The guitar guys called it 'vintage' wire for the obvious reason of it being found in vintage electric guitars and their amplifiers, and they added 'tone' to the description because they wanted to denote that vintage tinned-copper wire had superb tonal properties that contributed to the superiority of tone those vintage electric guitars and their amplifiers had compared to modern production equipment.
So thus the terminology of 'vintage tone' wire came into being, and it is the guitar community that I borrowed the term from.
As a result of the realization of the superb musical qualities of the tinned-copper 'vintage tone' wire compared to the bare copper wire used in contemporary electric guitars and their amplifiers, an entire cottage industry sprang up among the electric guitar guys for modifying modern production electric guitars & electric guitar amplifiers in an effort to recapture the 'vintage tone' of those fantastically musical vintage electric guitars and their amplifiers, like Eric Clapton's Fender Stratocaster 'Blackie', for example (above).
Now almost every major electric guitar manufacturer has recognized this trend, and have gotten on board in recapturing their historic 'vintage tone' with 'vintage tone wire', 'vintage tone caps' (a story for another time), and 'vintage tonewoods'.
If you're interested in reading more about the 'vintage tone' phenomena, you can read a lot more about it on my blog, just search on 'vintage tone' and have fun reading!
This 'vintage tone' trend went largely unnoticed in audio circles until recently, when in a parallel audio universe, the discriminating Shirokazu Yazaki, or Yazaki-san, as the readers of my blog know him, rediscovered the lost artistry of tone that tinned-copper conductors so easily provide, but now for audio use.
It was Yazaki-san who introduced me to the 'vintage tone' of the tinned-copper Western Electric WE16GA wire for speaker cables, and the shielded tinned-copper conductors of Belden 8402 microphone cable for interconnects (more about the Belden in a moment), and frankly, it changed the way I think about high-performance audio cabling. Yazaki-san likes to refer to the tonal qualities characterized by those tinned-copper conductors as 'real sound', and I would agree that their musicality & sonics is much more like what we hear & feel from real live music than is bare copper or silver wire.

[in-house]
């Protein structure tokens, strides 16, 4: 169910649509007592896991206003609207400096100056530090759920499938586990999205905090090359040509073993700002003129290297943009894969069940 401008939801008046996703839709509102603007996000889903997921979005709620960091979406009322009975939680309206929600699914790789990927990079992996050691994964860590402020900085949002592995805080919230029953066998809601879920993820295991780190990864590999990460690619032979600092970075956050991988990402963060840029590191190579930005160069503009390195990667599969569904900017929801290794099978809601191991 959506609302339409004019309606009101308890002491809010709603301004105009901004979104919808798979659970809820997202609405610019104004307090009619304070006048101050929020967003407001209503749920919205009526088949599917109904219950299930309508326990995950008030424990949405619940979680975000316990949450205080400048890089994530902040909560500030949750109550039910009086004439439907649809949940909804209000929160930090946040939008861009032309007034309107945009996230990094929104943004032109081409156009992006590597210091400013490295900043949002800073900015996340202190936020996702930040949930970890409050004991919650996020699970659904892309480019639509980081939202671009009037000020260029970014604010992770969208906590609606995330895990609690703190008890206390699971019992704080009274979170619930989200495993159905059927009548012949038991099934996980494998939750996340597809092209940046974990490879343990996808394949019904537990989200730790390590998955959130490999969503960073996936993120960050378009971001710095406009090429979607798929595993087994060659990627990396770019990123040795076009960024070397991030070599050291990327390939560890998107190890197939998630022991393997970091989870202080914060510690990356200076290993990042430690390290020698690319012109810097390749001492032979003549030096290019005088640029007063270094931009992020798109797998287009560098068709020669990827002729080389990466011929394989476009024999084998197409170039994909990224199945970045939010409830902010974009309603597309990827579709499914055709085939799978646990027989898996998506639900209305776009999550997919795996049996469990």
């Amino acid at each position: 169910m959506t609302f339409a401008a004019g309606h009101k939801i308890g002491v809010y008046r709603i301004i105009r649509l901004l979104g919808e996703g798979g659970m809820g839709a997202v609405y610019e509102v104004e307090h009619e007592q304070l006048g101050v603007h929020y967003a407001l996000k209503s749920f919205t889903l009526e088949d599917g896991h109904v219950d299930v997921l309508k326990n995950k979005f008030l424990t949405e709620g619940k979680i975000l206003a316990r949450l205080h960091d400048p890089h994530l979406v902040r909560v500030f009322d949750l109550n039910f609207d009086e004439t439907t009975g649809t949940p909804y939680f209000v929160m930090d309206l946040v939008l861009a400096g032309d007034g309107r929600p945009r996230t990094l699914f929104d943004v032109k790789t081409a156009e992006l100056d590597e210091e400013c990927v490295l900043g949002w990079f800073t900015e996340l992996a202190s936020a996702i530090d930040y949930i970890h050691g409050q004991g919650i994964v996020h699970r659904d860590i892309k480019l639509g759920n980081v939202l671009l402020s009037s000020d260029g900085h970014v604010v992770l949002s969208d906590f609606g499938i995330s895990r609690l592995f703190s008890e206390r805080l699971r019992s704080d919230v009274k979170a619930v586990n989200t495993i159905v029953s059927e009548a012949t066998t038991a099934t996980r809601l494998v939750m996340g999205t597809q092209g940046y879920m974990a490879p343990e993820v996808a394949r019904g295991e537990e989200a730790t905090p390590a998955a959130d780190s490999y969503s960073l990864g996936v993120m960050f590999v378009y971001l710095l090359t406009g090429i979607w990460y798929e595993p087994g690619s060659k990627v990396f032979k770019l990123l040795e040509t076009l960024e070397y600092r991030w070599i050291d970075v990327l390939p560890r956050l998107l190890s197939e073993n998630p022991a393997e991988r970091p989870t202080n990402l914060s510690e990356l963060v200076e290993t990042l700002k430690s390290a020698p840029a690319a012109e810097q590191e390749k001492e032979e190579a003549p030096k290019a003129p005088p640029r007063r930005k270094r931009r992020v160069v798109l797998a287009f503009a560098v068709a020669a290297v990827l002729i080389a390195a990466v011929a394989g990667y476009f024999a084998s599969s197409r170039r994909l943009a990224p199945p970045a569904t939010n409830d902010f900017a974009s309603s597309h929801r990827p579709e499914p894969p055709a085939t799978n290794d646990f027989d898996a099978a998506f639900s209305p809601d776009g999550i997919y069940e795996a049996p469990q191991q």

When I say 'vintage tone' wire to an audiophile it usually conjures up a mental image of a warm, mid-range centric, modestly resolving, pleasantly musical wire, that is not really suitable as a high-performance 'audiophile' cable.
When I say 'vintage tone' wire to an electric guitar guy it conjures up a mental image of a wire that provides extremely vivid tone color, superb dynamic response, can start & stop on a dime during melodic improvisation, allows notes to decay beautifully, and has an irrepressible musical expressivity & tonal beauty to it that is not easy to quantify, but is easy to feel, as there's just something special about the way you can play music with it.
When I say 'vintage tone' to you for the purposes of this article, what I'm talking about is much closer to what the vintage electric guitar guys like about tinned-copper 'vintage tone' wire, with its vivid tone color, superb dynamic response, melodic sophistication, harmonic complexity, musical expressivity, and level of emotional engagement, but there are other aspects to 'vintage tone' performance in audio terms that are relevant, like its spooky imaging presence, natural live-like level of resolution, the generous portrayal of soundstage & soundspace, and a presentation of a live-like timbral complexity.
Duelund Coherent Audio DCA16GA Speaker Cables for My Vintage Altec A5 Voice of the Theatre Loudspeakers
When the DCA16GA arrived from Frederik, I quickly unpackaged it and got busy making up a set of speaker cables for my vintage Altec-Lansing A5 Voice of the Theatre loudspeaker project so I could give them a listen.
Out came the Western Electric WE16GA and in went the Duelund Coherent Audio DCA16GA.
I attached the bare wire ends of the DCA16GA to my hot-rodded vintage McIntosh MC30 monaural amplifiers on one end, and my in-progress breadboard crossovers for the my vintage Altec-Lansing A5 Voice of the Theatre loudspeakers on the other end.
One thing that experience has taught me over the last year about tinned-copper conductor cables like those in the WE16GA, is that they can sound brash and forward until they get adequate run-in time in a system (a 100 hours or more), or adequate conditioning time on an audiodharma Cable Cooker™ (about 4 days).
Hint: I've found Alan Kafton's audiodharma Cable Cooker™ indispensable in speeding up the run-in time for my cables, and for getting the most out of them, whatever kind of cables they are, and as a bonus it costs less than a pair of hoity-toity interconnects.
I was steeling myself for my first listen to the Duelund DCA16GA, and was telling myself that even the Western Electric WE16GA sounded a little rough & brash until it settled down, and then it unfolded over time to reveal a remarkably musical presentation that brings the music to life.